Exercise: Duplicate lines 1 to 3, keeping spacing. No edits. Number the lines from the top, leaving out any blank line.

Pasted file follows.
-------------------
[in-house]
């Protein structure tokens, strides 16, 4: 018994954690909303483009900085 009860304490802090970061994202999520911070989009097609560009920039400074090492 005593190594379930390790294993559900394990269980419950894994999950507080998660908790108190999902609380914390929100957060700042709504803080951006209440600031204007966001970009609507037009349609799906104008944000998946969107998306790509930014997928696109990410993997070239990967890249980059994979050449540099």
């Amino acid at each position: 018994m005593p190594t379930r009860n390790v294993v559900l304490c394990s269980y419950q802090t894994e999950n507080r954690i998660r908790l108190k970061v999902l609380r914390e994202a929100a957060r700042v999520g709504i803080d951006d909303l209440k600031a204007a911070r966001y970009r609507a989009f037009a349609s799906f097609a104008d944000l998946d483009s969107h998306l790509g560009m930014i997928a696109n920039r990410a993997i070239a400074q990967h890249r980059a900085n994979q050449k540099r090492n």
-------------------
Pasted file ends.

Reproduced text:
[in-house]
């Protein structure tokens, strides 16, 4: 018994954690909303483009900085 009860304490802090970061994202999520911070989009097609560009920039400074090492 005593190594379930390790294993559900394990269980419950894994999950507080998660908790108190999902609380914390929100957060700042709504803080951006209440600031204007966001970009609507037009349609799906104008944000998946969107998306790509930014997928696109990410993997070239990967890249980059994979050449540099």
């Amino acid at each position: 018994m005593p190594t379930r009860n390790v294993v559900l304490c394990s269980y419950q802090t894994e999950n507080r954690i998660r908790l108190k970061v999902l609380r914390e994202a929100a957060r700042v999520g709504i803080d951006d909303l209440k600031a204007a911070r966001y970009r609507a989009f037009a349609s799906f097609a104008d944000l998946d483009s969107h998306l790509g560009m930014i997928a696109n920039r990410a993997i070239a400074q990967h890249r980059a900085n994979q050449k540099r090492n």